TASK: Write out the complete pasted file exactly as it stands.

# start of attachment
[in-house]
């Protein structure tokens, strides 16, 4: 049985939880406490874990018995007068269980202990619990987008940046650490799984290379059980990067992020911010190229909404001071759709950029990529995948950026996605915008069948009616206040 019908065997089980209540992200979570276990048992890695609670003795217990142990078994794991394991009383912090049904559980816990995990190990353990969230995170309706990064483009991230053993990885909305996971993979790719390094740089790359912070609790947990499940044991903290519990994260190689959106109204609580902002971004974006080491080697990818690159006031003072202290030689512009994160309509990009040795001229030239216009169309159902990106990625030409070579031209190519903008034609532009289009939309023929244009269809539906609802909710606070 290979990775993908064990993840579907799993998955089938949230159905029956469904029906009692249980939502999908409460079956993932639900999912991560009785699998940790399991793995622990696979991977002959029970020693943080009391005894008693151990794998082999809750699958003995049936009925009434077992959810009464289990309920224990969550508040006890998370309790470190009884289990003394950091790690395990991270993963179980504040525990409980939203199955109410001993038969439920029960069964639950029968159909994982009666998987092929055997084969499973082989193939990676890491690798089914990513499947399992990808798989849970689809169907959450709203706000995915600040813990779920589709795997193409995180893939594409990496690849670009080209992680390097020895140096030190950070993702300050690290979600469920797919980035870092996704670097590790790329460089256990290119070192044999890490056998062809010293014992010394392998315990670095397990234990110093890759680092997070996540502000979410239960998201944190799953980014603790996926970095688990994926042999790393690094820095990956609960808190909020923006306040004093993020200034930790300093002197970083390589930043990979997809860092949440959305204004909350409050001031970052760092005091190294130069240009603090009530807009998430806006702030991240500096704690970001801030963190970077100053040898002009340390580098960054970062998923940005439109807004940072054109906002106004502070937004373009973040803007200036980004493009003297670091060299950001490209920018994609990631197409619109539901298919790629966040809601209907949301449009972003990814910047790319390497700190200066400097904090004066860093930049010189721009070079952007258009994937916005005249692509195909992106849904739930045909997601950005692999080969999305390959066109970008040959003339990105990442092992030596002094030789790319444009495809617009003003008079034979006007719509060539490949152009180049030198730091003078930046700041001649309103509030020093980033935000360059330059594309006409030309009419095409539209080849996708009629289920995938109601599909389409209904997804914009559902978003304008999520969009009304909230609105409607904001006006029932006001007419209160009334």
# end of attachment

[in-house]
């Protein structure tokens, strides 16, 4: 049985939880406490874990018995007068269980202990619990987008940046650490799984290379059980990067992020911010190229909404001071759709950029990529995948950026996605915008069948009616206040 019908065997089980209540992200979570276990048992890695609670003795217990142990078994794991394991009383912090049904559980816990995990190990353990969230995170309706990064483009991230053993990885909305996971993979790719390094740089790359912070609790947990499940044991903290519990994260190689959106109204609580902002971004974006080491080697990818690159006031003072202290030689512009994160309509990009040795001229030239216009169309159902990106990625030409070579031209190519903008034609532009289009939309023929244009269809539906609802909710606070 290979990775993908064990993840579907799993998955089938949230159905029956469904029906009692249980939502999908409460079956993932639900999912991560009785699998940790399991793995622990696979991977002959029970020693943080009391005894008693151990794998082999809750699958003995049936009925009434077992959810009464289990309920224990969550508040006890998370309790470190009884289990003394950091790690395990991270993963179980504040525990409980939203199955109410001993038969439920029960069964639950029968159909994982009666998987092929055997084969499973082989193939990676890491690798089914990513499947399992990808798989849970689809169907959450709203706000995915600040813990779920589709795997193409995180893939594409990496690849670009080209992680390097020895140096030190950070993702300050690290979600469920797919980035870092996704670097590790790329460089256990290119070192044999890490056998062809010293014992010394392998315990670095397990234990110093890759680092997070996540502000979410239960998201944190799953980014603790996926970095688990994926042999790393690094820095990956609960808190909020923006306040004093993020200034930790300093002197970083390589930043990979997809860092949440959305204004909350409050001031970052760092005091190294130069240009603090009530807009998430806006702030991240500096704690970001801030963190970077100053040898002009340390580098960054970062998923940005439109807004940072054109906002106004502070937004373009973040803007200036980004493009003297670091060299950001490209920018994609990631197409619109539901298919790629966040809601209907949301449009972003990814910047790319390497700190200066400097904090004066860093930049010189721009070079952007258009994937916005005249692509195909992106849904739930045909997601950005692999080969999305390959066109970008040959003339990105990442092992030596002094030789790319444009495809617009003003008079034979006007719509060539490949152009180049030198730091003078930046700041001649309103509030020093980033935000360059330059594309006409030309009419095409539209080849996708009629289920995938109601599909389409209904997804914009559902978003304008999520969009009304909230609105409607904001006006029932006001007419209160009334």